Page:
News

Braid: Kenney takes action against Omicron but blurs his message again


At this crucial moment, he gives the anti-vax crew a win that goes against all the government’s advice about how to deal with this virus

Article content

Last year at this exact time, seven of Premier Jason Kenney’s staff and MLAs were packing their bags for foreign vacations.

Advertisement

Article content

Municipal Affairs Minister Tracy Allard went to Hawaii — and soon enough to the government backbenches.

Kenney’s chief of staff, Jamie Huckabay, resigned at the premier’s request after travelling to the U.K.

MLAs Jeremy Nixon, Tanya Fir, Pat Rehn, Jason Stephan and Tany Yao lost appointments to committees and other plums. Stephan was booted from a prized Treasury Board spot.

The travel was incredibly insensitive when regular folks were being advised against foreign trips.

Kenney waffled at first, then punished the travellers and said Albertans “are right to be angry about people in positions of leadership vacationing outside the country.”

Those same Albertans would be incandescent if it happened again this year just as another COVID-19 threat looms.

Advertisement

Article content

The premier’s office was working on a statement to MLAs firmly advising against foreign trips over Christmas and New Year’s. The details weren’t quite finalized Wednesday but said to be coming soon.

“We are reviewing the federal travel restrictions and will be providing updated guidelines to government staff and caucus members shortly,” Kenney’s press secretary, Harrison Fleming, said in a statement.

NDP Leader Rachel Notley said she’s already told her MLAs not to travel. Some were unwinding personal plans. The NDP politicians won’t go travelling, count on it.

But Kenney’s caucus is an unruly beast. Some people in there would go to Vegas just to spite the premier.

And yet, the COVID-19 decision-makers have learned hard lessons in the past year.

Advertisement

Article content

With steps announced Wednesday morning, the UCP anticipated the arrival of a new Omicron wave, rather than waiting for “evidence” until it’s too late.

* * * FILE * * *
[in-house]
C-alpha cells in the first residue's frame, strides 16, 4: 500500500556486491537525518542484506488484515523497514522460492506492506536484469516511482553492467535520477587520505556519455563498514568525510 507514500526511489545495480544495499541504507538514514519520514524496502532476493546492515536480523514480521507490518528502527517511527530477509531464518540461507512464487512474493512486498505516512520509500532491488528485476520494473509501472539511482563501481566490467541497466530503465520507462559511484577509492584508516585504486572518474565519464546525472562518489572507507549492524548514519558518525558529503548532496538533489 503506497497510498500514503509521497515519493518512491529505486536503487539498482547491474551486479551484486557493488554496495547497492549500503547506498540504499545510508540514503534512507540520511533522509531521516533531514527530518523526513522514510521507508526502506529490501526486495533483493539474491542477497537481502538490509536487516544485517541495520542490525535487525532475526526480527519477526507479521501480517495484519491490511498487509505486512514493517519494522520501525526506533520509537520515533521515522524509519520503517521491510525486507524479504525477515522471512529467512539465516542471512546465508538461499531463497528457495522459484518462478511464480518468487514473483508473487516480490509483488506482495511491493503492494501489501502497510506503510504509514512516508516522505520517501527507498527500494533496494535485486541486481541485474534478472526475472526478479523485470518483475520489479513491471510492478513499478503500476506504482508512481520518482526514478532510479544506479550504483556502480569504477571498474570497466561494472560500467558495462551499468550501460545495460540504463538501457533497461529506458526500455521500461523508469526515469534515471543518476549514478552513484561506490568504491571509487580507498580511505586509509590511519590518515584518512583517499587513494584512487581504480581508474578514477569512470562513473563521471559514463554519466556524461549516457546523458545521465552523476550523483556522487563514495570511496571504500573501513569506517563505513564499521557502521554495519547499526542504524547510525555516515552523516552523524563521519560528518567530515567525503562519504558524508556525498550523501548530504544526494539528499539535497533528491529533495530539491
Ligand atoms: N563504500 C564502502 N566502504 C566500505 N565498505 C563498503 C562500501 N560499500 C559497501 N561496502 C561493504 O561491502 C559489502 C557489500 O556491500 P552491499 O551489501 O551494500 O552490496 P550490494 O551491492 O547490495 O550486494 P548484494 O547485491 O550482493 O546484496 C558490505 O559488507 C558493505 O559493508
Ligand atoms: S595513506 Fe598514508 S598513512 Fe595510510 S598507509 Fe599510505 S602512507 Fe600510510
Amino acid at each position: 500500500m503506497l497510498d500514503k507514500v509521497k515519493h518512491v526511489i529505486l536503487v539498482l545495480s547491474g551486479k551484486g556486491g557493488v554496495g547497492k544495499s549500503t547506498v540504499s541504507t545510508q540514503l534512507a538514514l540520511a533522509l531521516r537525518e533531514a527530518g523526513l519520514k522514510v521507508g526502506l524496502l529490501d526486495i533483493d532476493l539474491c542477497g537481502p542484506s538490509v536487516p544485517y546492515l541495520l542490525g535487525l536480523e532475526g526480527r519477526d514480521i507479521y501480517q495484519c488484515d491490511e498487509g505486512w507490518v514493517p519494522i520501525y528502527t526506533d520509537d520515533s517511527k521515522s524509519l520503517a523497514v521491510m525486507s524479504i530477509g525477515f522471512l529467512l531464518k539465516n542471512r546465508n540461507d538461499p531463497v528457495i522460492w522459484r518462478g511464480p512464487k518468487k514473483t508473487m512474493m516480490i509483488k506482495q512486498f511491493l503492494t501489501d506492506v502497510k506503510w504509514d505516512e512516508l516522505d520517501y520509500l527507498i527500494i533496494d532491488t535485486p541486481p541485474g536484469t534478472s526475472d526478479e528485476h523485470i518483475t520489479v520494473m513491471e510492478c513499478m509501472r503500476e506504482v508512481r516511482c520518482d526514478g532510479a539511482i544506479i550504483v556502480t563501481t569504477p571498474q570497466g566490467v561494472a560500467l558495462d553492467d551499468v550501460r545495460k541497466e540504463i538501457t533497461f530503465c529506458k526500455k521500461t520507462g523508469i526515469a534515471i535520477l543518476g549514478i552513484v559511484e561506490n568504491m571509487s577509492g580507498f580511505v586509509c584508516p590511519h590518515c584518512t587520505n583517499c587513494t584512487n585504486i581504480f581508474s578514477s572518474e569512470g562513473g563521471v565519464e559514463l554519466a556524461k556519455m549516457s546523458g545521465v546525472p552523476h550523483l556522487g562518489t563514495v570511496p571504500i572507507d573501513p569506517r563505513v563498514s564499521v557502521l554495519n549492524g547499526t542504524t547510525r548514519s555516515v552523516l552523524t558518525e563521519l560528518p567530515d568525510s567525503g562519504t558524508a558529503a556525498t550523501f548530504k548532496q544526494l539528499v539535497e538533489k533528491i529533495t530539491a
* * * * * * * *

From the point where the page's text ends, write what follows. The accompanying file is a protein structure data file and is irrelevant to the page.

Events also seem to have cured Kenney of his tendency to analyze away this virus.

Although he noted Wednesday that there’s a suggestion this variant may not make people as sick as previous ones, he doesn’t see that as a reason for complacency.

Experts including epidemiologist Dr. Isaac Bogoch agree. They say an extremely contagious variant, even if its general effect is milder, could infect so many people that even a tiny minority of seriously ill patients will overwhelm the hospitals.

And there are many signs that even before Omicron really gets started, the Delta variant is still very active.

Advertisement

Article content

Infections are way up in Ontario. The U.K. faces a new crisis.

Here at home, 27 Calgary Flames players, staff and coaches are infected.

The Scotiabank Saddledome, home of the Calgary Flames, was photographed on Wednesday, December 15, 2021. More Calgary Flames games were postponed while the team deals with a COVID-19 outbreak.
The Scotiabank Saddledome, home of the Calgary Flames, was photographed on Wednesday, December 15, 2021. More Calgary Flames games were postponed while the team deals with a COVID-19 outbreak. Photo by Gavin Young/Postmedia

The provision of free rapid testing kits through AHS sites and pharmacies, as well as schools, is a very sensible move.

It will enable thousands of people who think they might have been in contact with an infected person to test themselves quickly.

The government will focus on more third booster vaccinations, with eligibility down to age 50 and lower categories to come as more vaccine arrives.

But then, despite signs of quick action and serious vigilance, Kenney once again blurred his message.

He gave unvaccinated people an exemption to gather over the holidays under the same conditions as those who are vaccinated.

Advertisement

Article content

He said Alberta’s new standards — allowing indoor groups of 10 people from more than two households — are still more strict than those of any other province.

But he and chief medical officer of health Dr. Deena Hinshaw have always said one of the greatest dangers comes from unvaccinated people gathering in groups. Now he gives them the same privileges as vaccinated people.

At this crucial moment, he gives the anti-vax crew a win that goes against all the government’s advice about how to deal with this virus.

This doesn’t make sense. It’s another victory of confusion over clarity.

Don Braid’s column appears regularly in the Herald

Twitter: @DonBraid

Facebook: Don Braid Politics

Advertisement

Comments

Postmedia is committed to maintaining a lively but civil forum for discussion and encourage all readers to share their views on our articles. Comments may take up to an hour for moderation before appearing on the site. We ask you to keep your comments relevant and respectful. We have enabled email notifications—you will now receive an email if you receive a reply to your comment, there is an update to a comment thread you follow or if a user you follow comments. Visit our Community Guidelines for more information and details on how to adjust your email settings.




Source link

Leave a Reply

Your email address will not be published.